Life Science Companies Expand Talent Search Beyond Clusters: CBRE

4 min read

The number of researchers has jumped 79 percent in 20 years, and the growing industry still struggles to fill positions.

Research laboratory. Image by ThisisEngineering RAEng via Unsplash

The life science industry has mushroomed over the last two decades and now, according to CBRE’s Life Sciences Research Talent 2022 report, employers are scoping leading, emerging and potential markets for top talent as the demand for employees expands exponentially in lockstep with the sector.

There’s a talent shortage across the board in the U.S. employment market and the life science industry is among the industries that are most challenged, particularly in the areas of scientific and professional roles.


READ ALSO: Life Science Properties Must Make ESG a Priority. Here’s How.


The number of professionals engaged in life science research in the U.S. increased 79 percent between 2001 and 2021, while overall occupations in the U.S. recorded growth of just 8 percent, according to the CBRE report. Major demographic, economic and technological trends combined with technological innovations have taken the life science industry to new heights. “As total employment has rebounded from the 2020 downturn, the life science industry has continued to grow at its fastest pace on record,” the report finds.

Among life science research positions, medical scientists comprise the largest segment of the group, totaling more than 132,000 and having grown a notable 131 percent since 2001. Biochemists and biophysicists have seen an even greater expansion in their profession over the past two decades, recording growth of 167 percent. However, the data scientists profession, which fuels the high-tech and software industries and the scientific research sector to a lesser degree, has skyrocketed 1,363 percent.

Where the talent grows

There has been a movement in the U.S. to address the shortage in life sciences talent since 2001, with efforts to increase education in the areas of science, technology, engineering and mathematics. The endeavor has garnered tangible traction. Over the last 15 years, degrees and certificates conferred in biological and biomedical sciences have risen 103 percent. “As more students flock to these fields, the pipeline of talent appears to be growing sufficiently in line with the industry’s expansion,” as noted in the CBRE report.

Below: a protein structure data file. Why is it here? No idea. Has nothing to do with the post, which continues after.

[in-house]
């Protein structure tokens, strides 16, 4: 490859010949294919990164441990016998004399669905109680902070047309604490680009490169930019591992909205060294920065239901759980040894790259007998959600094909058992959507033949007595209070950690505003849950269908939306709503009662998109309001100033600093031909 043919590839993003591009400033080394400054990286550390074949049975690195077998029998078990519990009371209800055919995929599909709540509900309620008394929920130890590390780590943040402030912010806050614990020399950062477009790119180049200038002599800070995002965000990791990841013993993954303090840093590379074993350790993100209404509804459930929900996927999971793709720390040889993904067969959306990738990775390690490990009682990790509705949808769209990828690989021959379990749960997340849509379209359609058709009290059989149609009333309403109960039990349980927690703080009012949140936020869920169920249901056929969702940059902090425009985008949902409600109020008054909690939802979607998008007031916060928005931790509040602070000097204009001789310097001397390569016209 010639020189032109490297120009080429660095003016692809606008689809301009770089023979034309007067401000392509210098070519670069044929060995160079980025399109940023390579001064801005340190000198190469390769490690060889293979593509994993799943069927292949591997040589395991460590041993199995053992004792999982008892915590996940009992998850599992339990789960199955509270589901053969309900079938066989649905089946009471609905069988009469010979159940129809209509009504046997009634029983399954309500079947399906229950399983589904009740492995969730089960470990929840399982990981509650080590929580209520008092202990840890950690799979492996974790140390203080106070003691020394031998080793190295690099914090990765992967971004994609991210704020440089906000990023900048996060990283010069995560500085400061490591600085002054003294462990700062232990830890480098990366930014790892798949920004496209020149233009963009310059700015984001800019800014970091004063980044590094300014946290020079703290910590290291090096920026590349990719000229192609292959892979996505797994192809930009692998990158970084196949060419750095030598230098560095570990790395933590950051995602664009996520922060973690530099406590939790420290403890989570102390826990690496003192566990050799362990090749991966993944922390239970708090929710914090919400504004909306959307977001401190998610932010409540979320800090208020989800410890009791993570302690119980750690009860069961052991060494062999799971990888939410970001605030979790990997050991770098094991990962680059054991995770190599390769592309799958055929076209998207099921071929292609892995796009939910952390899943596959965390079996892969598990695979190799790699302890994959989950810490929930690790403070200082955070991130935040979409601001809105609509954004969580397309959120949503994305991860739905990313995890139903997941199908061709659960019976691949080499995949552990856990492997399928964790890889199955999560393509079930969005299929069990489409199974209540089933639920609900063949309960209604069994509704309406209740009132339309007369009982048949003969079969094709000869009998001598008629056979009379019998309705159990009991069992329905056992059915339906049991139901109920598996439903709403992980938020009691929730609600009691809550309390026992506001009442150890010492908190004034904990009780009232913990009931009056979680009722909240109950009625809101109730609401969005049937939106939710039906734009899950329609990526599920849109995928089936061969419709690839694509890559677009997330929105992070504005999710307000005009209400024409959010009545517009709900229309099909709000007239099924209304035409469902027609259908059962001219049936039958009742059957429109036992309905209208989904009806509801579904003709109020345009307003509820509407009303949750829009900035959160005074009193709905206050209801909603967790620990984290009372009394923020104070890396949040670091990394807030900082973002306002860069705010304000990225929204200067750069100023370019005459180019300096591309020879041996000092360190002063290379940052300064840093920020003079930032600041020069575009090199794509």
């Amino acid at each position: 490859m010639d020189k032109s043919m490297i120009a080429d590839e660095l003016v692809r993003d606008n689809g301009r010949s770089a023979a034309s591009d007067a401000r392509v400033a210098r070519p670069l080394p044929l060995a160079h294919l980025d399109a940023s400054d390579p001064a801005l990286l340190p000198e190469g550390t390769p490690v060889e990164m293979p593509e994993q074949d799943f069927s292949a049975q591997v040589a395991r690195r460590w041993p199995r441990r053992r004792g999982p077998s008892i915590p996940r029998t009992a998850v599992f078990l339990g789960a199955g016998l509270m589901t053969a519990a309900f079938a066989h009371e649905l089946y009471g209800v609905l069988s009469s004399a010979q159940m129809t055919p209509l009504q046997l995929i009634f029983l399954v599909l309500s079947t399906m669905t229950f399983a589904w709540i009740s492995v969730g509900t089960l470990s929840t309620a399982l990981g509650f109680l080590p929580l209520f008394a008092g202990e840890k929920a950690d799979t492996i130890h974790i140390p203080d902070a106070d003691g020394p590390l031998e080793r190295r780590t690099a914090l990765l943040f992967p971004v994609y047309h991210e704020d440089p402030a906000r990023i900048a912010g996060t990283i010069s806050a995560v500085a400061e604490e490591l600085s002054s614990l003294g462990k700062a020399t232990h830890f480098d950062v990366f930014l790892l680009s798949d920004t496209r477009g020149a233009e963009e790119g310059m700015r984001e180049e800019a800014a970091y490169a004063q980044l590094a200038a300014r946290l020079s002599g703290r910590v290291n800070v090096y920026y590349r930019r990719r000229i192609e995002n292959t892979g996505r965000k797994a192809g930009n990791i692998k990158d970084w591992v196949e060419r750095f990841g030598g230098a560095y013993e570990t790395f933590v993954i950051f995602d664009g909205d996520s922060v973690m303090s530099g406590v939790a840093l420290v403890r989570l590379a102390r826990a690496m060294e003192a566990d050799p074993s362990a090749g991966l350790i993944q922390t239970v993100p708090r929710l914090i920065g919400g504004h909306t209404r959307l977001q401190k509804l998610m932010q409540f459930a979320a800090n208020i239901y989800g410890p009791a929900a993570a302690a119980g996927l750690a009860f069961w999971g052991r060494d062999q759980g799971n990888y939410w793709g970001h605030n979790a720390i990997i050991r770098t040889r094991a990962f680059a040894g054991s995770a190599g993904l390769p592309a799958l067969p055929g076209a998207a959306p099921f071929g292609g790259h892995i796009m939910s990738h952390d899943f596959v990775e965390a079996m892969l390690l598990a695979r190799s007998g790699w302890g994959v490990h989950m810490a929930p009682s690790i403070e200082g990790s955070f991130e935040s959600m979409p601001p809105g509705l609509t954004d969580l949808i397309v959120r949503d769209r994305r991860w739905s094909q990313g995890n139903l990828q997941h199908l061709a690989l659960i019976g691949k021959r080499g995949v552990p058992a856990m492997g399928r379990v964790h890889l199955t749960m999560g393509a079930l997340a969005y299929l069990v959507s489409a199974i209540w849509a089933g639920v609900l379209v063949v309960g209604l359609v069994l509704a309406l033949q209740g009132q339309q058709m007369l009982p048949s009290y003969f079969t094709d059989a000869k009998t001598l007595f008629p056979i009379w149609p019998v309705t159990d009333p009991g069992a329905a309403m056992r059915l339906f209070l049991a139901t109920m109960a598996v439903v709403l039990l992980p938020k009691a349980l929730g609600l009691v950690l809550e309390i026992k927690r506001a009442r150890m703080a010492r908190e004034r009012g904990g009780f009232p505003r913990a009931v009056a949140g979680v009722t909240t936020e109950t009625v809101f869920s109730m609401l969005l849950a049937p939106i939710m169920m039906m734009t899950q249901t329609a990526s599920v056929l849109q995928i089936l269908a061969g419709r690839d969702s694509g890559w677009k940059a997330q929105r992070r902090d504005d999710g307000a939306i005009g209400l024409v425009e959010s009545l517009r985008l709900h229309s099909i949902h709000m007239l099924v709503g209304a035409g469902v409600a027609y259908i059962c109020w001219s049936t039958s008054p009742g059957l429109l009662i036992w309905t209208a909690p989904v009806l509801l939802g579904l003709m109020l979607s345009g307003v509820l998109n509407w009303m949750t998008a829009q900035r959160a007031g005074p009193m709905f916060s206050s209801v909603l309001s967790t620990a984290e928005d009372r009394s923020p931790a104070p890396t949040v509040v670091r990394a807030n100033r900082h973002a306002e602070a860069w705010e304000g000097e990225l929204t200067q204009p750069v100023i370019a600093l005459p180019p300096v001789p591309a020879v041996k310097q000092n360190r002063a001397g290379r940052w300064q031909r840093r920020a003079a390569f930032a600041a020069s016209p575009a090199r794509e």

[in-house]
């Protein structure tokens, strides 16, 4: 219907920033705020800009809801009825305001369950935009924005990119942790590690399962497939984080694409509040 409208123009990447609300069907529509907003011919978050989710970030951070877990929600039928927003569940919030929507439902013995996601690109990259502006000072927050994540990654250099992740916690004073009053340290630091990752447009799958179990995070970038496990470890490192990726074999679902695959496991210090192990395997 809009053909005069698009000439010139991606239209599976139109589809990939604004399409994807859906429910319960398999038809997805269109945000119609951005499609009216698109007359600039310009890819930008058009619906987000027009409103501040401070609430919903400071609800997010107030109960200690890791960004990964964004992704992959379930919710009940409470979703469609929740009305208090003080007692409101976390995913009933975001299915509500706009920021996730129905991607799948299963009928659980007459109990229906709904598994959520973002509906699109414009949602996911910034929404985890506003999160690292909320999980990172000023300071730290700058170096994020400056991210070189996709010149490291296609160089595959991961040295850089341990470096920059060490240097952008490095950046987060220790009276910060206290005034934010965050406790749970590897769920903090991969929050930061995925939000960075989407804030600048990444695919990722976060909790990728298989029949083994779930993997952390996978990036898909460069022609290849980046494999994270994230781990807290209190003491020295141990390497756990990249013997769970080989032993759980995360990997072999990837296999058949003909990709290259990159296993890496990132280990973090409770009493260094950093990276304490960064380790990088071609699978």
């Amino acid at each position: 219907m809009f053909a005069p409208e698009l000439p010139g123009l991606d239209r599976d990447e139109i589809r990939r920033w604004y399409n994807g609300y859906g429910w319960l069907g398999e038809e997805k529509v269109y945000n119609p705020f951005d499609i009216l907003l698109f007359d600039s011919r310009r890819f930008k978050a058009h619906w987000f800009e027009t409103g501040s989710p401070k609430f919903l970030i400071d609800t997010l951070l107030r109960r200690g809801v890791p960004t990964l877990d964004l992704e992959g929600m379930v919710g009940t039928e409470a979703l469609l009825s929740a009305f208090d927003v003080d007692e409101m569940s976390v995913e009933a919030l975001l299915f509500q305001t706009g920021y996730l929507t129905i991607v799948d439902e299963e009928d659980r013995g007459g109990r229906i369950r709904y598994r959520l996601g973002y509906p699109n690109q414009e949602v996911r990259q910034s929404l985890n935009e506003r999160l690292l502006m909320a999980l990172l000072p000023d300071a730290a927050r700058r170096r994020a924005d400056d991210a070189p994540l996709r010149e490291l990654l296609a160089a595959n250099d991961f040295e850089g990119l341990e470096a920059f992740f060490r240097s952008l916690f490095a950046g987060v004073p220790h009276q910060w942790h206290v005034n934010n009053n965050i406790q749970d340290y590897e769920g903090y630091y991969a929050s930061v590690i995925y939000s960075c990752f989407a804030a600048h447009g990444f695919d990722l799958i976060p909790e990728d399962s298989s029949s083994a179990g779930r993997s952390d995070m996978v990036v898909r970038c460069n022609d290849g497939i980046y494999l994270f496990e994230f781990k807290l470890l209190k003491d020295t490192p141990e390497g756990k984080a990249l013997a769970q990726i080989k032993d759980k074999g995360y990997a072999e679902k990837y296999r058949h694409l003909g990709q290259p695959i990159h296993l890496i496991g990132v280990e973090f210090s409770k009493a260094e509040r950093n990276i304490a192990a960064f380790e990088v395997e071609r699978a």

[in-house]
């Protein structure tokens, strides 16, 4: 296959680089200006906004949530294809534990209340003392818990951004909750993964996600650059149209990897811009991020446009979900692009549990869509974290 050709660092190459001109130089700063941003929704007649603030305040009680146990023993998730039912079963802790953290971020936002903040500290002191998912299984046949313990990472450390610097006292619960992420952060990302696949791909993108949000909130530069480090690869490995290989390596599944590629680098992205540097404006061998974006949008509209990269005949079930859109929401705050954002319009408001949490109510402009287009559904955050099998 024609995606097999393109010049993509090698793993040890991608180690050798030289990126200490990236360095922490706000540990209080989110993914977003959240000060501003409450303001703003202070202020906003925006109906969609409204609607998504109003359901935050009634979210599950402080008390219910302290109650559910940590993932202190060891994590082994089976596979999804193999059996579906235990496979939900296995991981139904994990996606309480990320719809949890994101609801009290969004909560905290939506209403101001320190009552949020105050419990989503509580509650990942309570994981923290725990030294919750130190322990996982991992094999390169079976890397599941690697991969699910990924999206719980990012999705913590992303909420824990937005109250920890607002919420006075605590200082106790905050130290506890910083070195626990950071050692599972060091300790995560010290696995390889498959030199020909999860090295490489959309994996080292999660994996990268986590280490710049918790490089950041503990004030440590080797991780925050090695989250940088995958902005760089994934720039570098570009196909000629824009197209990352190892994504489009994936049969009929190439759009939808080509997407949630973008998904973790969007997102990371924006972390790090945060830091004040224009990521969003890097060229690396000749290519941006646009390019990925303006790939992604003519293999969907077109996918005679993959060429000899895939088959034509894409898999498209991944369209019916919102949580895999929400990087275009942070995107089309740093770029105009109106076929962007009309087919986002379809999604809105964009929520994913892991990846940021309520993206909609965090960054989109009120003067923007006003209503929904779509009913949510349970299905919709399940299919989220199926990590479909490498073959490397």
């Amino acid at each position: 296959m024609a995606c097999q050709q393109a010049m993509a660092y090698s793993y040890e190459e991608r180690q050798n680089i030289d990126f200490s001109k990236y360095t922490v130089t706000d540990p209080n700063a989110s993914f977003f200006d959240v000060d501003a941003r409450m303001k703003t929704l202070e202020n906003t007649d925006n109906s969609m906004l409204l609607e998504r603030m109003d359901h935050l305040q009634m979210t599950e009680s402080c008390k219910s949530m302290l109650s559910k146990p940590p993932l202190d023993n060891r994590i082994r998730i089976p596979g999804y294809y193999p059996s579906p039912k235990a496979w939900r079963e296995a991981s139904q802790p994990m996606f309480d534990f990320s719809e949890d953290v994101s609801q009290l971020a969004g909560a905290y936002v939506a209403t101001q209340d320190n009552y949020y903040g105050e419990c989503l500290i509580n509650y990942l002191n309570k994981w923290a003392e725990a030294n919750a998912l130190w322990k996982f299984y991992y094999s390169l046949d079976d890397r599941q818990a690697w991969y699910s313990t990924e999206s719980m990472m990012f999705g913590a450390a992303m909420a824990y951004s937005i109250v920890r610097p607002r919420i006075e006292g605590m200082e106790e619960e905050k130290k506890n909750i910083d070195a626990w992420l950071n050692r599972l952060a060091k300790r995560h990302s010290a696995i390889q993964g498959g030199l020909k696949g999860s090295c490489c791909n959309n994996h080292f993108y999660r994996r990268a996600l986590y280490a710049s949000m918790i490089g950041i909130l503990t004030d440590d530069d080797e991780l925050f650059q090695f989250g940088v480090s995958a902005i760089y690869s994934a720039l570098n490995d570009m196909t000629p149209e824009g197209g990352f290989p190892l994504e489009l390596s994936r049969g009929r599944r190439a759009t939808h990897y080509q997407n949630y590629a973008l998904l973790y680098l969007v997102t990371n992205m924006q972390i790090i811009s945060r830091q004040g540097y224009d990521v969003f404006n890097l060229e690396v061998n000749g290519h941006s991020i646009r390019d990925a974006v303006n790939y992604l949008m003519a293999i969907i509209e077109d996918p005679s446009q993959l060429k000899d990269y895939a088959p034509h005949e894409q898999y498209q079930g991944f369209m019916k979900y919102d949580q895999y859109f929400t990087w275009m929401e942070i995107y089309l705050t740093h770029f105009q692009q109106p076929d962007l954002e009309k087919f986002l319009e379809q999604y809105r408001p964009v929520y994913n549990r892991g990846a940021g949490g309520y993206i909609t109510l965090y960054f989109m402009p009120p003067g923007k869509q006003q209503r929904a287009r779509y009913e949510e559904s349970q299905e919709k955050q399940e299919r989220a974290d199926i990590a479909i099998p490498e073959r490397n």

The leading pools for existing and emerging talent are located in the top life science clusters, starting with Boston/Cambridge, the center of the life sciences universe in the U.S. The area, which boasts higher densities and concentrations of talent, hits just about every coveted datapoint, including high general education levels, influential universities and institutions, a historical presence of private industry locally and the availability of capital to fund growth.

The Washington, D.C./Baltimore area ranks as the second-leading life sciences talent cluster. The area is bolstered by its status as a major population center, as well as its numerous world-renowned universities and industry presence. The San Francisco Bay Area, the second-largest life science hub in the U.S., is the third-largest life science talent hub, followed by New York/New Jersey and San Diego.

The number of life science researchers in the U.S. has jumped 79 percent in 20 years, compared to 8 percent for all occupations, and the growing industry still struggles to fill positions.
Top 25 Life Sciences Research Talent Clusters. Chart courtesy of CBRE

While the traditional leading life science hubs are the obvious destinations for talent searches, there are other locales that are proving to be emerging hunting grounds for highly qualified employees. Metros including Sacramento, Calif.; Austin, Texas; Salt Lake City; Nashville, Tenn.; Pittsburgh and Portland, Ore., offer a highly educated workforce and substantial concentrations of life science researchers. Worcester, Mass., New Haven, Conn., and Albany, N.Y., for instance, benefit from a cast-off effect of sorts, given these smaller cities’ proximity to major markets Boston/Cambridge and New York/New Jersey, as well as their own strengths in the areas of educated talent and high levels of researchers.

“It is notable, especially when evaluating future sources of talent and expansion, that the most successful clusters ultimately thrive where an abundance of highly educated people live and work in the professional, scientific and technical industries more broadly,” according to the CBRE report.

And CBRE has a suggestion for holding onto the best and brightest. “As noted in CBRE’s recent analysis of the labor issue, employers can counter this [shortage] trend by addressing employees’ pain points, optimizing flexible work arrangements, fostering cultures that transcend physical space and tapping new markets for talent.”

Read the full report here.

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